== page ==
Early Neutral Evaluation (ENE) is the process whereby both the husband and wife (or a de facto couple) in conflict over any issue or issues arising out of their marital breakdown can refer that issue or issues to an independent, neutral evaluator. The Evaluator (Family Law specialist) will then provide to both parties an Early Neutral Evaluation of the likely result if the matter were litigated in the Family Court.
ENE is an excellent opportunity for two parties and/or their lawyers to refer jointly the particular marital issue or issues in conflict to a properly trained and qualified Evaluator (neutral and independent). This can be done at the very earliest opportunity and can achieve, at minimal cost and delay, an expert evaluation of the most likely outcome if the matter is heard and determined in the Family Court. The Evaluator does not act as lawyer for either party. He or she remains at all times independent and neutral and offers his evaluation of the likely outcome.
Alternative Dispute Resolution
We all know how expensive litigation can be. Indeed, even negotiation can be extremely expensive. We all have a professional duty to try and help our clients to resolve their matters in the best possible way. That duty includes the duty to make our clients aware of alternate means of dispute resolution, eg: Mediation. Not all cases are suitable for Mediation. There are of course many means of dispute resolution, including:
- Early Neutral Evaluation (ENE)
Features of Early Neutral Evaluation
Early Neutral Evaluation (ENE) is another means of dispute resolution. It is not designed to replace any of the above processes but rather, to be a further alternative. Some of the features of ENE include:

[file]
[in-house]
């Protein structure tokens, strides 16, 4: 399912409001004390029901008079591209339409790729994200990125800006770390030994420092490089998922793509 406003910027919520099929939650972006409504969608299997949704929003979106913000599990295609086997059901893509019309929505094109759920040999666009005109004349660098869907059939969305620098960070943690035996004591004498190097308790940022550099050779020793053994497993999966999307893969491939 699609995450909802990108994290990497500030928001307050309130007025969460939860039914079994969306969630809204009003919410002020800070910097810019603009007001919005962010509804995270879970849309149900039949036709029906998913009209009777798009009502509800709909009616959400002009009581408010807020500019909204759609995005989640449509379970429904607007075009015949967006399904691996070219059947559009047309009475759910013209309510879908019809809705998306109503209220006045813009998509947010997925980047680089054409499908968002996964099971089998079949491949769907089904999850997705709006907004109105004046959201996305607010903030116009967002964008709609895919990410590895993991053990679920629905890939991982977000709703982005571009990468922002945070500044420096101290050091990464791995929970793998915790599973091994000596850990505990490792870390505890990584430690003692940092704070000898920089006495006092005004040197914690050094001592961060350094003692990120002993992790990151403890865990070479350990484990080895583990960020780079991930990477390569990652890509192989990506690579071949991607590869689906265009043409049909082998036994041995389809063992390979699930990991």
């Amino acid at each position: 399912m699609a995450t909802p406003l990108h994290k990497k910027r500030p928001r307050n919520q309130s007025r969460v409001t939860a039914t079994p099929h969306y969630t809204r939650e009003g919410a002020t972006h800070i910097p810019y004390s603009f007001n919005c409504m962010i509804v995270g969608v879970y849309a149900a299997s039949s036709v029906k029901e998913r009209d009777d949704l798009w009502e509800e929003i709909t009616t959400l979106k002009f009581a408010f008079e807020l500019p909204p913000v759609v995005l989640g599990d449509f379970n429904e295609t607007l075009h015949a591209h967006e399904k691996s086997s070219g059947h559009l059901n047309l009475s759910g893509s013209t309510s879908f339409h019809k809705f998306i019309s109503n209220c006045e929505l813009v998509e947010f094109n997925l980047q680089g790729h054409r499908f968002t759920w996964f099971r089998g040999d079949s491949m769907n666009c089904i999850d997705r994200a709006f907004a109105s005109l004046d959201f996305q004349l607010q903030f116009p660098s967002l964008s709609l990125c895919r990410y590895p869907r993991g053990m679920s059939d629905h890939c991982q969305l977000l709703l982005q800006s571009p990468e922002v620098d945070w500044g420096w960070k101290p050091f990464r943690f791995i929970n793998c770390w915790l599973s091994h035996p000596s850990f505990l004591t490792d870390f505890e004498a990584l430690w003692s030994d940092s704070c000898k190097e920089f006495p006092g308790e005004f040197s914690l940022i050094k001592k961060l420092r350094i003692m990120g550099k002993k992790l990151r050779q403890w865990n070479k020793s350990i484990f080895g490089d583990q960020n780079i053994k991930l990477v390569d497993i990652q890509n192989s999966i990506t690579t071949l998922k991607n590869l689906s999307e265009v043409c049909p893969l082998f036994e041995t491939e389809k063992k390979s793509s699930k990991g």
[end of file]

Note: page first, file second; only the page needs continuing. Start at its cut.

(a) The parties can (but don’t have to) attend together;
(b) It may be that either or both of the parties have already sought legal advice. The two lawyers might decide that either before or after negotiation and/or mediation, it may be appropriate to try and resolve the dispute by referring both parties to an Early Neutral Evaluator (a legal biopsy) before incurring very substantial costs and generating unwanted conflict which often results from negotiation and failed Round Table Conferences;
(c) Many times during Mediation, the Mediator can feel tempted to offer legal advice. The Mediator of course cannot do that. Not uncommonly, either or both of the parties will ask the Mediator, for legal advice. Again, the Mediator must refrain. Unlike Mediation, which empowers the parties to decide their own outcome, Early Neutral Evaluation unburdens those parties who do not want that responsibility and who prefer to have someone else resolve the conflict by making a decision for them and without having to go all the way through the extremely expensive, traumatic, conflictual, long and risky route which litigation entails;
(d) The difference, of course, between Arbitration and Early Neutral Evaluation (ENE) is that in Arbitration, the parties agree to be bound by the decision of the Arbitrator, whereas in ENE, the Evaluator simply provides an evaluation/indication of a likely result if the parties decide to refer the matter ultimately to the Family Court (ie: the ultimate Arbitration);
(e) Early Neutral Evaluation also offers the Evaluator (Family Law specialist) an early opportunity to have contact with both parties whereas a lawyer or barrister is limited to his or her own client only, and accordingly, can offer advice based on that limited opportunity. The evaluation process is not so limited.
(f) The ENE process should, at the outset, set the parameters for the Evaluation, ie: in terms of time, information, documentation and cost. That is usually not a difficult process. In that regard, it is akin to Mediation. Further, the parties and the Evaluator can agree on other parameters, eg:
(i) simply a most likely outcome;
(ii) possible alternate outcomes/quantum;
(iii) further alternate dispute resolution systems and an outline of those processes;
(iv) possible outcomes in terms of costs.
Clients need to be aware of the possibility to settle matters by Early Neutral Evaluation (ENE). Jones Mitchell’s principal, Warwick Jones, is available as an Evaluator and happy to talk to you and answer any queries or discuss any aspects of Early Neutral Evaluation.